A love for home, friends and nature leads to first novel for Jim Nigro
Submitted by Howard Owens on October 2, 2010 - 5:03pm
Jim Nigro didn't set out to be a writer. In fact, when he was a kid, he didn't even really like stringing words together.
But with his love of nature and a life path that put him in a position to try some new things, Nigro just sort of fell into telling stories about hunting, fishing and observing what he found around him out in the wild. As for writing, it turns out, he really loves it.
The Batavian's outdoor columnist, in fact, has just published his second book -- a novel called "Tapestry: A Life Walk Among Friends."
The story revolves around two friends growing up in a small town much like Batavia, starting in the 1950s and going through the 1970s.
Nigro said though it's fiction and most characters are at best composites, about 90 percent of events in the book are drawn from his experiences or those of friends.
"Anybody who grew up here in the '50s, '60s or '70s will recognize their hometown," Nigro said.
Nigro's love of nature began when he was a small child visiting his aunt and uncle's house on Old Creek Road.
"I was knee-deep in mother nature at a very early age," Nigro said.
That love of nature and the friendships that grow from enjoying the outdoors together is the backdrop for Nigro's story.
Regular readers are aware of Nigro's outdoor adventures, which has taken him to various parts of the United States, including Alaska and such exotic locales as the Bahamas and the Sea of Abaco.
Along the way, the 60-year-old Nigro said, he's made some good friends and like anyone in life, had some rough patches.
In 1968, Nigro was about to embark on a military career -- all he needed to do was sign the contract -- but one afternoon, just after he had bought a sausage at the St. Joe's Lawn Fete, Nigro spotted a young woman walking by. Nigro dropped the sandwich right in the trash and walked home. He told his mother he was abandoning his military plans and going back to school.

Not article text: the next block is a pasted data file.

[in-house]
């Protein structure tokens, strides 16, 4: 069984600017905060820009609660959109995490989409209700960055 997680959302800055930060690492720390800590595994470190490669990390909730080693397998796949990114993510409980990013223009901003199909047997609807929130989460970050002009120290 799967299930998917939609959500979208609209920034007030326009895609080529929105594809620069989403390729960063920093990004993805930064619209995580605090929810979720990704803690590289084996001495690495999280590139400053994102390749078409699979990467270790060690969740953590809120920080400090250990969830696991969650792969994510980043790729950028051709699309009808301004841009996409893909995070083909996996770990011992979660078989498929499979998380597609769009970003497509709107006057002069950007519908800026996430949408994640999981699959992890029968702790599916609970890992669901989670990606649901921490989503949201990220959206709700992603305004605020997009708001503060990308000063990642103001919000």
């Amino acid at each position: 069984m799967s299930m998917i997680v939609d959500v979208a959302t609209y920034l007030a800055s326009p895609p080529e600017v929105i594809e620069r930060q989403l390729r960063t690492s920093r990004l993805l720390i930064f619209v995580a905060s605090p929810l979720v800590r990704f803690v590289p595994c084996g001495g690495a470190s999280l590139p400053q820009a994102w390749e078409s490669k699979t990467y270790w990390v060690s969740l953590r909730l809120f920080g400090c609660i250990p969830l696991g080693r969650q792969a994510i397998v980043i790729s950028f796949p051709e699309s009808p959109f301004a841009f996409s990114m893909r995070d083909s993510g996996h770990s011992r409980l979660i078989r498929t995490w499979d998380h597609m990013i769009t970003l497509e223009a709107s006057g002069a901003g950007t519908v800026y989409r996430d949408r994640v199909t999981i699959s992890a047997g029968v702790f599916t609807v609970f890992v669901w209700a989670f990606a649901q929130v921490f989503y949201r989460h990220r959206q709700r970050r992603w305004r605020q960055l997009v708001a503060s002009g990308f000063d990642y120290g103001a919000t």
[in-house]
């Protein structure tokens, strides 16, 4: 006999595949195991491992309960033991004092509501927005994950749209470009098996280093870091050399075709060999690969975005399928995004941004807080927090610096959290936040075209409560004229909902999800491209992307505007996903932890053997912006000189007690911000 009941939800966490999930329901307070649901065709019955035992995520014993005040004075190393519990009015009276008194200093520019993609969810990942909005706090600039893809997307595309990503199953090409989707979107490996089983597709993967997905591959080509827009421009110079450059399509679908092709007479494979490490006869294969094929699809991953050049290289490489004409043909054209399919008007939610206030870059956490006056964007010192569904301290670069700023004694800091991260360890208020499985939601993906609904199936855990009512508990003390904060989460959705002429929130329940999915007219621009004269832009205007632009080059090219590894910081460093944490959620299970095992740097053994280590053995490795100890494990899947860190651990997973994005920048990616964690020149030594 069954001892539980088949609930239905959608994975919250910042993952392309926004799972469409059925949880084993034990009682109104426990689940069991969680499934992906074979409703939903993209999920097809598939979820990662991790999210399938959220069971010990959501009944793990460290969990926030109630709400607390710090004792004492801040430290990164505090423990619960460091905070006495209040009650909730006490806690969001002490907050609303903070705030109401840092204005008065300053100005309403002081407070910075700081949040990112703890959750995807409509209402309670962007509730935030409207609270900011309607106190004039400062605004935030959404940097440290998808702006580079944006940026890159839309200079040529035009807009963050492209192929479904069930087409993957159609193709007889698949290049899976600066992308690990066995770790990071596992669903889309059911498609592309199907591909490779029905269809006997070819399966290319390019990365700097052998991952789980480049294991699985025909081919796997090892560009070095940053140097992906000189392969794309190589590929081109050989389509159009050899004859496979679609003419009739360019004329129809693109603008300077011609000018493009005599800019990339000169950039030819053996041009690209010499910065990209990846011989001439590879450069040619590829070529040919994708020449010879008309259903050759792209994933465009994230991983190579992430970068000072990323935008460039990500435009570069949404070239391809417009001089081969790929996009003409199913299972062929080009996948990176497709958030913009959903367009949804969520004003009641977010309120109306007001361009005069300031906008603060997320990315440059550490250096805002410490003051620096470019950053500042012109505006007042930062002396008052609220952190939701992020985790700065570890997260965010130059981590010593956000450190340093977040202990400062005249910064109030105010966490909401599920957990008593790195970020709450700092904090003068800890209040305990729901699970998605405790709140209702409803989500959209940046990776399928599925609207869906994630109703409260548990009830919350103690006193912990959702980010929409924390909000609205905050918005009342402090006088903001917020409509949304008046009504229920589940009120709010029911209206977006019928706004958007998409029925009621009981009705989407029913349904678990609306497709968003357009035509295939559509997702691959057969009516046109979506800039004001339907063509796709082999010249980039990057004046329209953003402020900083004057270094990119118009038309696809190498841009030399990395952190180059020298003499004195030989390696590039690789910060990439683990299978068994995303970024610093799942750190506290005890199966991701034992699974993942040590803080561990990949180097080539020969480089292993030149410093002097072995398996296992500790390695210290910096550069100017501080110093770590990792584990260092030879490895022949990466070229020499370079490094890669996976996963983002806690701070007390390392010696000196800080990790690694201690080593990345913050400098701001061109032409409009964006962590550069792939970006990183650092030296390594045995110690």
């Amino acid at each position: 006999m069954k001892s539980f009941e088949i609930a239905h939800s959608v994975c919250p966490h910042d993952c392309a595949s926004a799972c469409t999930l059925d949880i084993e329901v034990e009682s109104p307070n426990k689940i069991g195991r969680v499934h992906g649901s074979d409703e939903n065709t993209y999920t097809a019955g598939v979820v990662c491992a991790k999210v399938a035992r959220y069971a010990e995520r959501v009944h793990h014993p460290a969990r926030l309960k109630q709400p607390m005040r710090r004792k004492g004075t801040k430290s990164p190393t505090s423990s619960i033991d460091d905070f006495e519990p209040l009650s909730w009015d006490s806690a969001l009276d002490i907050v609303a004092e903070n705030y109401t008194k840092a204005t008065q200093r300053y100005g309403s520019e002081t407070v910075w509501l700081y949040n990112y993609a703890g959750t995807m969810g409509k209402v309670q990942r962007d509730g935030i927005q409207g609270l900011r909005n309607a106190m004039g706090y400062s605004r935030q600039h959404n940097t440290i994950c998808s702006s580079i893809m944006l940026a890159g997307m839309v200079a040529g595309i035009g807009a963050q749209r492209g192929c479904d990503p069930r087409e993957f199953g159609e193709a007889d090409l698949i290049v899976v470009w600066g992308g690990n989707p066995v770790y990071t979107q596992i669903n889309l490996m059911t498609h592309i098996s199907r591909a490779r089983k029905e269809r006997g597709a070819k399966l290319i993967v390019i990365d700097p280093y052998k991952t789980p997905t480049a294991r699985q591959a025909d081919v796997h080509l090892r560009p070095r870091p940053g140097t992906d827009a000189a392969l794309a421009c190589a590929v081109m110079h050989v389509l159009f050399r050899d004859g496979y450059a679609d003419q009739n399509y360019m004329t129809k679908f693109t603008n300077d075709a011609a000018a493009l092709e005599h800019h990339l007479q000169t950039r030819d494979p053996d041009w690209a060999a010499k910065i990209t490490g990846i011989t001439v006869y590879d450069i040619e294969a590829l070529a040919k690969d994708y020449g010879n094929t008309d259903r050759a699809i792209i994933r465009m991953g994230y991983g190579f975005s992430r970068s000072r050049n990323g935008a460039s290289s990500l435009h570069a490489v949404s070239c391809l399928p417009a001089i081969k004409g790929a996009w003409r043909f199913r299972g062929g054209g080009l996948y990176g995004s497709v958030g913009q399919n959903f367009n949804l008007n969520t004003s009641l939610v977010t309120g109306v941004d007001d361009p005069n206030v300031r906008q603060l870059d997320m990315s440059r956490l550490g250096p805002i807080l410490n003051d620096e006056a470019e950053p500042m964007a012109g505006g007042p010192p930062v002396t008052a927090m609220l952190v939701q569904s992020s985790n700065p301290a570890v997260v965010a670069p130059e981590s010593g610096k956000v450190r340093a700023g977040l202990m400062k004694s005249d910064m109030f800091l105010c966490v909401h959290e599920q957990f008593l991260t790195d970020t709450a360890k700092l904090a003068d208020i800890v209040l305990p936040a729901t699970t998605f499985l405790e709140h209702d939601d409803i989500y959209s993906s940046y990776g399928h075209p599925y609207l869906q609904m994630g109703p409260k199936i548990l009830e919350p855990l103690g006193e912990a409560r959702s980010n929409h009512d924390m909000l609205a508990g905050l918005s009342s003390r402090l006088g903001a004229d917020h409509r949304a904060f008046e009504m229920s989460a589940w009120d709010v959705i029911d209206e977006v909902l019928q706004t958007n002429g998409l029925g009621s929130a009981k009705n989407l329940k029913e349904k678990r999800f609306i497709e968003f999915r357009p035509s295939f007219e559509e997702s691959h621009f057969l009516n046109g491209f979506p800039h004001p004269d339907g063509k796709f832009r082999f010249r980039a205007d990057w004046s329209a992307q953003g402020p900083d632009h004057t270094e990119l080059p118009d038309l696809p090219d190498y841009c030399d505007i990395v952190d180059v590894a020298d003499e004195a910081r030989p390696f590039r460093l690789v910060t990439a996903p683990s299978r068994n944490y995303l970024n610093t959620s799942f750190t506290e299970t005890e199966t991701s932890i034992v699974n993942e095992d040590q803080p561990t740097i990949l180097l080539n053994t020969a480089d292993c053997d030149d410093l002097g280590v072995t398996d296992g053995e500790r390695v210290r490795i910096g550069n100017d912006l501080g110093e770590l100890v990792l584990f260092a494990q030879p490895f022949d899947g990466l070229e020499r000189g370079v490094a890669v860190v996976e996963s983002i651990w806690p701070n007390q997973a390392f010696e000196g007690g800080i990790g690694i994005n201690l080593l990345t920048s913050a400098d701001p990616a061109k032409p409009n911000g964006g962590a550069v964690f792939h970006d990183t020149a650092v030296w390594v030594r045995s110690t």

That young lady was Claudia. They married in 1971 and have been together ever since.
After getting married, Jim got a chance to get a good-paying job in construction, so he wound up in that trade for about 20 years. Then he was offered a job -- through a connection of his father's -- at the Meadowlands, so he moved his family to New Jersey.
While Jim said he made some good friends there, it wasn't necessarily a good time.
"Ten years of staring at the New York City skyline, I grew to appreciate where I came from," Nigro said. "I was really homesick. I missed the little simple things like a ride from here to Elba or from here to Oakfield and all of those wide-open spaces."
The Nigros came home and Jim went to work at the Trojan factory and was there until it was sold to foreign investors and closed.
After that, Nigro decided to take advantage of a government program for retraining and returned to Genesee Community College to get a degree in commercial art.
After graduating, he had some scholarship offers, but not enough to pay for him to get a higher degree, so he had to go back to work and wound up in the landscape business, which he really enjoyed for about eight years.
Nigro started his writing career almost by accident. During his first year at Trojan, the Batavia Daily News was advertising for a part-time sportswriter and Jim applied. He didn't get the job because he didn't yet have a degree. The sports editor at the time figured maybe the job should go to somebody with a degree who didn't have a job.
A couple of years later, that editor was in JC Penney buying an engagement ring and Claudia mentioned that he knew her husband. They struck up a conversation and that led to Jim and the editor getting back in touch.
The editor wanted somebody to write a series of five outdoors articles.
That series became eight years of outdoors writing for the Daily. It also became fodder for Nigro's first book, "Dear Sam: Remembrances for My Grandson," a collection of true outdoor adventures and lessons Nigro wanted to share with his first grandson.
Ater the eight-year writing stint, Nigro and the Daily parted company and he came to really miss writing those columns. When The Batavian came along, Claudia contacted the online-only news site to see if there would be space for an outdoor column. Of course there would.
About this time, Jim decided that he really needed to write this novel, but he couldn't get it done while working full time. He and Claudia talked it over and decided they could get by if he quit his landscaping job to write.
"We decided to trust God," Nigro said, who with Claudia had by this time raised a son and a daughter (they now have four grandchildren).
And it's worked out fine, Jim said. And he got his book done.
Besides writing the book, Jim also drew many of the illustrations (there's also two photographs and one drawing by Claudia).
The book release party will be at 6:30 p.m., Thursday, at GoArt!, located at Seymour Place, 201 E. Main St., Batavia. The first copies of the book will be available and Jim will be there to sign personalized copies.